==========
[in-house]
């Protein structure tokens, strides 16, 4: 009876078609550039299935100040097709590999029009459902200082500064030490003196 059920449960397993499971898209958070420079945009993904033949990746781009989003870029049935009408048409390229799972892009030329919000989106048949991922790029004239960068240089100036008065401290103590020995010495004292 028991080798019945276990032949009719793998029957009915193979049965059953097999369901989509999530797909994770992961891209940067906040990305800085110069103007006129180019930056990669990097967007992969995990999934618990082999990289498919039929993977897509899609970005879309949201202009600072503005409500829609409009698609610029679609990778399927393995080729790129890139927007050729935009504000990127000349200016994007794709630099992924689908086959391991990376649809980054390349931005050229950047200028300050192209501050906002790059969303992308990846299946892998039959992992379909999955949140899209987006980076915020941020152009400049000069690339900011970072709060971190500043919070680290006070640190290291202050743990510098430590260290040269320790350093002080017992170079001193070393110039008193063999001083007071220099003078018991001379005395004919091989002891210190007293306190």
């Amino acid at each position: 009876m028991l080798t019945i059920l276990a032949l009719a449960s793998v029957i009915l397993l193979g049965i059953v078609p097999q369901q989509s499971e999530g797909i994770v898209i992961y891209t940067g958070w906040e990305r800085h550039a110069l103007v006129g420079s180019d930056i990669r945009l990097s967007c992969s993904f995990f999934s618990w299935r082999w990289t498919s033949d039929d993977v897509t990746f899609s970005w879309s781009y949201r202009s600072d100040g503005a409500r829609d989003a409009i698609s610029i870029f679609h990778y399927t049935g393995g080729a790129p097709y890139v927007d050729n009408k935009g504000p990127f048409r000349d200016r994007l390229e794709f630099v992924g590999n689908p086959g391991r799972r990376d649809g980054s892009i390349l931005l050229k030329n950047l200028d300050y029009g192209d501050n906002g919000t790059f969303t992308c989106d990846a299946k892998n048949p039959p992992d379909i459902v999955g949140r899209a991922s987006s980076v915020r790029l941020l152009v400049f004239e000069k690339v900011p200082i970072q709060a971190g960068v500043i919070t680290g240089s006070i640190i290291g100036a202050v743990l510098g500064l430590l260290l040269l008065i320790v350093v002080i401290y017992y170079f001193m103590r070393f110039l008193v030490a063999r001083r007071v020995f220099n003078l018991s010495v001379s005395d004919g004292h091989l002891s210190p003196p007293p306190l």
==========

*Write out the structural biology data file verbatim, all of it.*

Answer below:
[in-house]
């Protein structure tokens, strides 16, 4: 009876078609550039299935100040097709590999029009459902200082500064030490003196 059920449960397993499971898209958070420079945009993904033949990746781009989003870029049935009408048409390229799972892009030329919000989106048949991922790029004239960068240089100036008065401290103590020995010495004292 028991080798019945276990032949009719793998029957009915193979049965059953097999369901989509999530797909994770992961891209940067906040990305800085110069103007006129180019930056990669990097967007992969995990999934618990082999990289498919039929993977897509899609970005879309949201202009600072503005409500829609409009698609610029679609990778399927393995080729790129890139927007050729935009504000990127000349200016994007794709630099992924689908086959391991990376649809980054390349931005050229950047200028300050192209501050906002790059969303992308990846299946892998039959992992379909999955949140899209987006980076915020941020152009400049000069690339900011970072709060971190500043919070680290006070640190290291202050743990510098430590260290040269320790350093002080017992170079001193070393110039008193063999001083007071220099003078018991001379005395004919091989002891210190007293306190």
């Amino acid at each position: 009876m028991l080798t019945i059920l276990a032949l009719a449960s793998v029957i009915l397993l193979g049965i059953v078609p097999q369901q989509s499971e999530g797909i994770v898209i992961y891209t940067g958070w906040e990305r800085h550039a110069l103007v006129g420079s180019d930056i990669r945009l990097s967007c992969s993904f995990f999934s618990w299935r082999w990289t498919s033949d039929d993977v897509t990746f899609s970005w879309s781009y949201r202009s600072d100040g503005a409500r829609d989003a409009i698609s610029i870029f679609h990778y399927t049935g393995g080729a790129p097709y890139v927007d050729n009408k935009g504000p990127f048409r000349d200016r994007l390229e794709f630099v992924g590999n689908p086959g391991r799972r990376d649809g980054s892009i390349l931005l050229k030329n950047l200028d300050y029009g192209d501050n906002g919000t790059f969303t992308c989106d990846a299946k892998n048949p039959p992992d379909i459902v999955g949140r899209a991922s987006s980076v915020r790029l941020l152009v400049f004239e000069k690339v900011p200082i970072q709060a971190g960068v500043i919070t680290g240089s006070i640190i290291g100036a202050v743990l510098g500064l430590l260290l040269l008065i320790v350093v002080i401290y017992y170079f001193m103590r070393f110039l008193v030490a063999r001083r007071v020995f220099n003078l018991s010495v001379s005395d004919g004292h091989l002891s210190p003196p007293p306190l």